Saturday, December 2, 2017

Barcelona: A Photo Journal

I returned from Barcelona more than a month ago. Though I had the best intentions of promptly writing a few blog posts to share my experiences, other projects and life activities got the best of me. In order to share my trip without getting too bogged down in the past, I'm presenting the highlights of my visit to the city as a photo journal.

As soon as I arrived in the Gràcia district,
where I would spend my first few days, I went for a walk to stretch my airplane-weary legs.
Just a few blocks from my AirBnB, I saw these two familiar faces.
I guess when you're a big player in the world of technology,
your face and name are recognized all across the planet.

The artist, who was commissioned to paint these murals,
 was putting the final touches on Bill Gates.
Ironically, I had paid a visit to the Microsoft headquarters,
in Redmond, Washington, just the day before.

This mural, which seems very Portland-esque, also made me feel
as though I hadn't traveled far from the Pacific Northwest.

I visited the beautiful Park Güell, a public park designed by Antoni Gaudí,
of La Padrera, Casa Batlló, and La Sagrada fame.
I'm always happy to see greenery in big cities.

I heard music emanating from underneath the viaduct at Park Güell.
Closer inspection revealed this gentleman,
whose voice and instrumentation pleased my ears for nearly an hour.

I was keen on capturing commentary of the political situation in Catalonia.
As I neared this wall to snap a photo, I noticed that the statute moved ever so slightly.
There were quite a few of these clever statue-like posers around Barcelona.

The public bicycle-borrowing system in Barcelona is alive'n'well.
Alas, the system is only available to permanent residents.

Barcelona has a plethora of dedicated bicycle lanes, in various configurations, throughout the city.
For the most part, there is a bike lane along every major thoroughfare.
This makes it easy to navigate the city without having to keep your eyes glued to a bike map.

In Seattle, my Brompton is somewhat of a novelty. This was not the case in Barcelona.
Barcelona is teeming with folding bikes --
mostly Bromptons and Btwins, but everything in between, too,
from Birdys to Monsters (folding electric fat bikes).

One of the enjoyable aspects of Barcelona is the range in styles of its architecture and sculptures.
The Cascada Monument, for example, in the Parc de la Ciutadella, is pretty dang baroque.

The Palau de la Música is constructed in an old-school fashion as well.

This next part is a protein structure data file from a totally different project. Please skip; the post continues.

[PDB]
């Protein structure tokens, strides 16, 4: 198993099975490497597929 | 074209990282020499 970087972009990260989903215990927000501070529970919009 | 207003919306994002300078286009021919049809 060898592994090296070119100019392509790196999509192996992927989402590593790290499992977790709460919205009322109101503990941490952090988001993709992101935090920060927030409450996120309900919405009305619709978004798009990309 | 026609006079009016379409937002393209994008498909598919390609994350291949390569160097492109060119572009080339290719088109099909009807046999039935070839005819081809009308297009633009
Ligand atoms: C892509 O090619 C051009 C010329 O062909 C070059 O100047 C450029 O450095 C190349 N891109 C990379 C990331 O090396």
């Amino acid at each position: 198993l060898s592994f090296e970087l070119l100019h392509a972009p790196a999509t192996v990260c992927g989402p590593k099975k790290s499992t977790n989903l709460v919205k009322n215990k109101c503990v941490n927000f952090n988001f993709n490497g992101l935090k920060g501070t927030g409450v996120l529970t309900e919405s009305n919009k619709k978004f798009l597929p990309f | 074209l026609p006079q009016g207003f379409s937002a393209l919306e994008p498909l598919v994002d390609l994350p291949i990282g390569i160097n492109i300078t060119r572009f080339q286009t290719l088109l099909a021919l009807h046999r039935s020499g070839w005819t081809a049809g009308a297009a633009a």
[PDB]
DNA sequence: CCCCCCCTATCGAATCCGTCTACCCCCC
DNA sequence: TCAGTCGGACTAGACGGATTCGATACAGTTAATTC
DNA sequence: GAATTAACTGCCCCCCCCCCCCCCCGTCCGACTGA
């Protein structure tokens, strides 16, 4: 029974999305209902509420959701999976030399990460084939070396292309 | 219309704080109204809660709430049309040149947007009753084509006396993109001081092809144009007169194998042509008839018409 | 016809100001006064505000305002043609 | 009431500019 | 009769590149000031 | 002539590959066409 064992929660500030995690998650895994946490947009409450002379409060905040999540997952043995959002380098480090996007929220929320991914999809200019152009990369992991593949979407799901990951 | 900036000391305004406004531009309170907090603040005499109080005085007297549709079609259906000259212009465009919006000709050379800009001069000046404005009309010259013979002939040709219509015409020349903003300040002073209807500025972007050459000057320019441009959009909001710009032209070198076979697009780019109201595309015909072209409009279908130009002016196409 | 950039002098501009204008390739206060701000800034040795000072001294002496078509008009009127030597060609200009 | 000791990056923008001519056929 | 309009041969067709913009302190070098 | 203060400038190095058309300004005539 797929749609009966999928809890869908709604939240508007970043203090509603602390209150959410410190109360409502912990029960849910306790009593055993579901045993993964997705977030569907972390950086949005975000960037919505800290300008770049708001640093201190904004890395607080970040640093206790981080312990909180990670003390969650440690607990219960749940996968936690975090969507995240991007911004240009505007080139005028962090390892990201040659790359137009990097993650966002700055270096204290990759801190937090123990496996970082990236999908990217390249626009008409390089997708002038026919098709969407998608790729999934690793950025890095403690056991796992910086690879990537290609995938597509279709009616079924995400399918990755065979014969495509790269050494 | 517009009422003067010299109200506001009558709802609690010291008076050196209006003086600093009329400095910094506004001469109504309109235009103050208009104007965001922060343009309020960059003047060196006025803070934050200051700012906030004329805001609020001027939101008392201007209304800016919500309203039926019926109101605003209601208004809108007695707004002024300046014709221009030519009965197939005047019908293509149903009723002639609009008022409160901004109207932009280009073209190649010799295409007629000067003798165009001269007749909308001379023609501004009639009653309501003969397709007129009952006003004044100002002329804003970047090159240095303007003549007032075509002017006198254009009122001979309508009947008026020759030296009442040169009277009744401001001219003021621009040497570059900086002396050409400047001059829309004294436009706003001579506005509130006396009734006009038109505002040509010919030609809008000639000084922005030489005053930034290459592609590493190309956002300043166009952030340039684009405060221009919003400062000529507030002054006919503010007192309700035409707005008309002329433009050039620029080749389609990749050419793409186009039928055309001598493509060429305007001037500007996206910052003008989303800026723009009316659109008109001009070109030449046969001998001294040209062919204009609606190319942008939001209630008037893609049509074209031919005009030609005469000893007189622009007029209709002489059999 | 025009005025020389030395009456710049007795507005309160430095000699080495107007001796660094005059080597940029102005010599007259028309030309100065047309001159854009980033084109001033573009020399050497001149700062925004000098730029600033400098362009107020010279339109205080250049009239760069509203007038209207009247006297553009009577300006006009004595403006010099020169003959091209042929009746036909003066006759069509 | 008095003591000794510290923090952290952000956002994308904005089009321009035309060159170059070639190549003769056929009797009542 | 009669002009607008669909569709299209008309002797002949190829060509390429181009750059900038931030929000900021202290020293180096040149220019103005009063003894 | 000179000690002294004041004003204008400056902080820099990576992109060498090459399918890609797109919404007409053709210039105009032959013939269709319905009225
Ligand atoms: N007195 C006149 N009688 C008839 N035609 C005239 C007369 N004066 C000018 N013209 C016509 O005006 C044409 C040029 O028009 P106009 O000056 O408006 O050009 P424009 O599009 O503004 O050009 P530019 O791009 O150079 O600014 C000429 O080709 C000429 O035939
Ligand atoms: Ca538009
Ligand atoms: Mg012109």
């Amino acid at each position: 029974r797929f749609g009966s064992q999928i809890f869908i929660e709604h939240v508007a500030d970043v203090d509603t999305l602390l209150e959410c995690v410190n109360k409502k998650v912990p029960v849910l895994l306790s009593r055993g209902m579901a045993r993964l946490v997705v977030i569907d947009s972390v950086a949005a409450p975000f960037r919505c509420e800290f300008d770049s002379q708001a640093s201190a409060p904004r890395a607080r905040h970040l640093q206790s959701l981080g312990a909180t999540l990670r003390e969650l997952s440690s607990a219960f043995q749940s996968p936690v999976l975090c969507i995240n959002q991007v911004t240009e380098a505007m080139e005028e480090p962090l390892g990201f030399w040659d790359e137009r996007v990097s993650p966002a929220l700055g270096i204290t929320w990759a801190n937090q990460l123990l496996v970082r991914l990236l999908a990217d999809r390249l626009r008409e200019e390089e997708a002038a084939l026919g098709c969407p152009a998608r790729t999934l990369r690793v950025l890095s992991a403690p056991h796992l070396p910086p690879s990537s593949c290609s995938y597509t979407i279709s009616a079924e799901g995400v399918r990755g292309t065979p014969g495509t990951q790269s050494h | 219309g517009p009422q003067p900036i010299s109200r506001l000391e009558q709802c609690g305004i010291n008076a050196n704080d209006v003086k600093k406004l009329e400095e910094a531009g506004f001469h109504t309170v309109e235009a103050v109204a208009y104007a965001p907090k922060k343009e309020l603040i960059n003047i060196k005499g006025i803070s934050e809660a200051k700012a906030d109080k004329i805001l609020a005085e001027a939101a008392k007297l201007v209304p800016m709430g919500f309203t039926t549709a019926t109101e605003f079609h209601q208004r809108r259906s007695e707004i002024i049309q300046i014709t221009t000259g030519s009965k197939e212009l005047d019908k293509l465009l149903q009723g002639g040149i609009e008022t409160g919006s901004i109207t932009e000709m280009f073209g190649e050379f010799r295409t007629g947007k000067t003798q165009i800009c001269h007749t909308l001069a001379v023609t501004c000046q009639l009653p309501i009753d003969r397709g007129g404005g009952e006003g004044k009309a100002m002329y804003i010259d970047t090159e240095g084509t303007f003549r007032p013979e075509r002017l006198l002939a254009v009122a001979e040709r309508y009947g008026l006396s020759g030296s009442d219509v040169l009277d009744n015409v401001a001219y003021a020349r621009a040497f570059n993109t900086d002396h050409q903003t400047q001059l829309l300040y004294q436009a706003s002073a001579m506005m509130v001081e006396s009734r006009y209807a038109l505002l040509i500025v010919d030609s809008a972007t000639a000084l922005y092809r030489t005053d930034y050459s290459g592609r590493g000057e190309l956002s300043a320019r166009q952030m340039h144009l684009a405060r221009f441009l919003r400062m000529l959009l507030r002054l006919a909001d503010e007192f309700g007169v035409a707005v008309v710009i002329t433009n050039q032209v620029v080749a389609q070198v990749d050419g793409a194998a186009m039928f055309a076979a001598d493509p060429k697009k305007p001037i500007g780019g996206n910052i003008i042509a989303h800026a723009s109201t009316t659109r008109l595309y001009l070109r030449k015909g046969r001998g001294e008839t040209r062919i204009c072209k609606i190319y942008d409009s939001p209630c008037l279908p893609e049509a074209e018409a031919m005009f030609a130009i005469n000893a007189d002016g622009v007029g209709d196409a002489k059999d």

Factoid: My Uncle Dean, a well-known pianist, played Beethoven's "Emperor" in this very building
with the Barcelona Symphony Orchestra in 1964.
Not many people can say that. (I'm so proud of my Uncle Dean!)

A half block away from the Palau stands this super-modernistic sculpture,
called "Carmela," by Jaume Plensa. I thought the sculpture looked familiar.
Sure enough, Plensa created the similar looking statue in the Olympic Sculpture Garden in Seattle.

I love these four pillars outside the Museu Nacional d'Art de Catalunya.

The view of the city from the Museu's terraces is pretty fantastic... is the modern art collection at the Museu.
(The Romanesque, Gothic, Renaissance, and Baroque collections nearly put me to sleep.) 

Not surprisingly, I love this 1897 oil painting by Ramon Casas called
"Ramon Casa and Pere Romeu on a Tandem."

I enjoyed this piece as well, also in the modern wing of the museum.
This sofa was designed by Aleix Clapés sometime between 1898-1904.
He was quite the trendsetter, eh? Sixty years ahead of his time!

Just around the corner from Casa Batlló is this building, the Fundacio Antoni Tapies.
Though the building was built in the 1880s, it was topped by Tapies's
sculpture "Núvol i cadita" (Clouds and Chair) in 1990 as a means of heightening the building. 

A similar mix of old and new was displayed by the gartered legs and red stilettos
emerging from the Coliseum Theatre.
 The legs weren't as much of a shocker as the larger-than-life poster
just below of a nude, muscularly-chiseled man. 
A scantily clad women was kneeling at his waist, with her manicured hand strategically-placed.
It's not too often you see a Playgirl-type image posted on the side of a city building!